With all these lessons learned, and after many development meetings where I had to present my ideas for rewrites, I ultimately invented my own screenwriting software Movie Outline specifically for screenwriters to outline a story before diving head first into a screenplay.  I discovered that free-form screenplay writing without following a proper structure sometimes pays off, and other times it doesn’t.  I also learned that you can still free-form your script during the story planning stage and the scene writing stage and it’s just as satisfying and rewarding.

Outlining and structuring my story is now instinctual for me as a screenwriter and it has made me a better writer.  It has also made developing a script with producers, directors and executives a much easier process, especially when you are trying to communicate your ideas for project changes.  So now, even if I get a great idea for a movie and want to start writing I don’t immediately leap into the script, I let the idea gestate and then start planning the story.  Sometimes I may write a scene if I have to get it out of my head and then plot where that scene can take me but I’ve managed to strike a balance between creativity and methodology and this is the key.. for me.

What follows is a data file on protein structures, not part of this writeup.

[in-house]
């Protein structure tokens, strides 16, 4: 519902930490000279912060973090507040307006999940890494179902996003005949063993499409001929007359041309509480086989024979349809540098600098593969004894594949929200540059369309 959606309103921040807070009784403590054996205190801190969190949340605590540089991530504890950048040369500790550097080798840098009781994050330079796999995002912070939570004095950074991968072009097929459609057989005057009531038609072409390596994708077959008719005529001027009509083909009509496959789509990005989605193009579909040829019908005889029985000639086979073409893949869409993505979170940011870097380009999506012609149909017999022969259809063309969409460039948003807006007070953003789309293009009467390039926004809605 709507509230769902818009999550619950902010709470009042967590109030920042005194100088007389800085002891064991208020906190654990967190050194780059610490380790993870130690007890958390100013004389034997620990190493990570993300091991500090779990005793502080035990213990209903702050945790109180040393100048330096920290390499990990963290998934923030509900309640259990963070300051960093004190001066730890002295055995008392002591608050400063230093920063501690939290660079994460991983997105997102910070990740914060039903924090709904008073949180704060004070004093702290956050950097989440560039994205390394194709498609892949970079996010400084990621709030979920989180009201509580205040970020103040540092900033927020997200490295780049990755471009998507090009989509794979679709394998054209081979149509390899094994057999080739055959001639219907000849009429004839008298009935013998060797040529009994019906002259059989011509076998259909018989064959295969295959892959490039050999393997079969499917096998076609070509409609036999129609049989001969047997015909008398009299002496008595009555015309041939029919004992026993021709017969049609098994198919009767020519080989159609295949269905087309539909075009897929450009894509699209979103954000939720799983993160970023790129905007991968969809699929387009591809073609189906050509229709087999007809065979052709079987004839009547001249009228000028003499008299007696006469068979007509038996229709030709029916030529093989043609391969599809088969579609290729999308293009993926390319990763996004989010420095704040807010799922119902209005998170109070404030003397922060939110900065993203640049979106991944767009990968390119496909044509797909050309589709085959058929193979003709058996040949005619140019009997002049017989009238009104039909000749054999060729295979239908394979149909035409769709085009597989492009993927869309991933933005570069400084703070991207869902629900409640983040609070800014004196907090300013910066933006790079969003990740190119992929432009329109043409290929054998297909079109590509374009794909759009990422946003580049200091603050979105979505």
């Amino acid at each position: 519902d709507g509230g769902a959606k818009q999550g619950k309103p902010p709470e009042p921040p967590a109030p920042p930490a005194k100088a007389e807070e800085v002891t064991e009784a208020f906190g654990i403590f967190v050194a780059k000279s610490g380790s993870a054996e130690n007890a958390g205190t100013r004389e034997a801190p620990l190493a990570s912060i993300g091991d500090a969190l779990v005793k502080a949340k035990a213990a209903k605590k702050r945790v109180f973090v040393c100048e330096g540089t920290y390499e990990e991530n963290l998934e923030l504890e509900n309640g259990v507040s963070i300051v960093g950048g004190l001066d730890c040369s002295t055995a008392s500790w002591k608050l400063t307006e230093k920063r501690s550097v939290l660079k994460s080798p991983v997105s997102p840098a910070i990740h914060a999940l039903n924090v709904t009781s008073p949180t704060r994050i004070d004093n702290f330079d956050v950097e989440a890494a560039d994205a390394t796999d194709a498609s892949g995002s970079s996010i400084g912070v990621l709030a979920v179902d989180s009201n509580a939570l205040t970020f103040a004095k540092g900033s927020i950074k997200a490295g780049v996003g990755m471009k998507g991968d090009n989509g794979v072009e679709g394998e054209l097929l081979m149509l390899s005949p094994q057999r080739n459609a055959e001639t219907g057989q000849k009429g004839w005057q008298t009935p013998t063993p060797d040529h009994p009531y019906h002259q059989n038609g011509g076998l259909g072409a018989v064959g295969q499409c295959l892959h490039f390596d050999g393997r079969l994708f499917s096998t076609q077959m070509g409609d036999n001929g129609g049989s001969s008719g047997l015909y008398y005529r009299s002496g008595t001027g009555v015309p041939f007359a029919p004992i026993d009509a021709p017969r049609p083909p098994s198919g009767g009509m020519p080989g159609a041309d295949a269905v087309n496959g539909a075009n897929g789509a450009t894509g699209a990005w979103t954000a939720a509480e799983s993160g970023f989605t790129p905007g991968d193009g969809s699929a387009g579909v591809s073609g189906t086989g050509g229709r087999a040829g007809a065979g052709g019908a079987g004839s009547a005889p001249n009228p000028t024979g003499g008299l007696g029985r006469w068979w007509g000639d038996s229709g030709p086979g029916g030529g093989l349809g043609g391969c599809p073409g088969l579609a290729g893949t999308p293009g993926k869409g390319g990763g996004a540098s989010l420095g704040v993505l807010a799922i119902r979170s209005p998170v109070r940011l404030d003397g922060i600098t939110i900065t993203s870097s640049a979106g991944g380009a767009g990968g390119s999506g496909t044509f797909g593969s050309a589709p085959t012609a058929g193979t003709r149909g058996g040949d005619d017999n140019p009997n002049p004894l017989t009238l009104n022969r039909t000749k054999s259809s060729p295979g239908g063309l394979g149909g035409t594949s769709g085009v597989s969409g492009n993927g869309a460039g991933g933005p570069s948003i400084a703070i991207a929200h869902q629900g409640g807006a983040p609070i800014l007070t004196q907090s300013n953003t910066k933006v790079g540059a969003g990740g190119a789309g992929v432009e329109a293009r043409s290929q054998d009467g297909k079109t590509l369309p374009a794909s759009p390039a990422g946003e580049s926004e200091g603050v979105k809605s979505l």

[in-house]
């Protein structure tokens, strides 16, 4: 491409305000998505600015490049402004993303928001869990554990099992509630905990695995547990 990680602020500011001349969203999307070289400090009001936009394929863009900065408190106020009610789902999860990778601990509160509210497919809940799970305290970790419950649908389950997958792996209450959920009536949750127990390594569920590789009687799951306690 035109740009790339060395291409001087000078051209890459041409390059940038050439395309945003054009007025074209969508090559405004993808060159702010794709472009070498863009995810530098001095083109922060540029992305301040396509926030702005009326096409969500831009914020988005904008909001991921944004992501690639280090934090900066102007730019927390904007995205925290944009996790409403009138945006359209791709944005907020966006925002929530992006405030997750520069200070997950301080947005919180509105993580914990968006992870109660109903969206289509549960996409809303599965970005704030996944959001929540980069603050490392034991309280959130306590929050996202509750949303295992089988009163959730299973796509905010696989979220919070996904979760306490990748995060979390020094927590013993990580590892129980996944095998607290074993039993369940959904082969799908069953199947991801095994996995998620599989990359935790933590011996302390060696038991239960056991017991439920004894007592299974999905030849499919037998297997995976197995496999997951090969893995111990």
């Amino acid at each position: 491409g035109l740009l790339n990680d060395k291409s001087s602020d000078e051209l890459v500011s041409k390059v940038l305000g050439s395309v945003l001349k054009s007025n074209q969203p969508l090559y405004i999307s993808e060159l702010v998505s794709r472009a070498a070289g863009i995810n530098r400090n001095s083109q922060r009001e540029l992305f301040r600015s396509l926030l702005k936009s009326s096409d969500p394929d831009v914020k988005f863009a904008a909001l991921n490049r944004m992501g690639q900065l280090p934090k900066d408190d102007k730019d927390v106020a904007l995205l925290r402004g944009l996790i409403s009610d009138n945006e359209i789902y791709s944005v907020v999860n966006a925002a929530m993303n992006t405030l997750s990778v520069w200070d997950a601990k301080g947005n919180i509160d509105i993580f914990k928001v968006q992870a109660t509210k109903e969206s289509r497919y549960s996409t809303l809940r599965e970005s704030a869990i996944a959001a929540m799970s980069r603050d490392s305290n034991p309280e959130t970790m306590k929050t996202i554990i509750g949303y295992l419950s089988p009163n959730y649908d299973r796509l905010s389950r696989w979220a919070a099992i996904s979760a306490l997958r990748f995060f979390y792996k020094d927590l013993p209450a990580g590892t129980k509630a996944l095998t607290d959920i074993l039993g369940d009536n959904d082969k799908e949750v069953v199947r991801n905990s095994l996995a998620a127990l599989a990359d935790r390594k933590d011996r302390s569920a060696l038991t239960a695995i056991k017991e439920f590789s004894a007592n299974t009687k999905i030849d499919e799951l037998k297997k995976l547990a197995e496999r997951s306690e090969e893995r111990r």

My advice for first-time screenwriters who are about to launch into their first screenplay is try to find your own balance between free-form writing and a structured approach.  I do recommend outlining your story first but try not to initially get too caught up on the “three-act” blueprint, any particular structural paradigm or too much detail. Allow your story and ideas to flow and then go back to what you’ve written and change it around if necessary.  Cut scenes out, combine scenes, clearly define your act breaks and don’t let formulas hinder your creative juices on the first pass.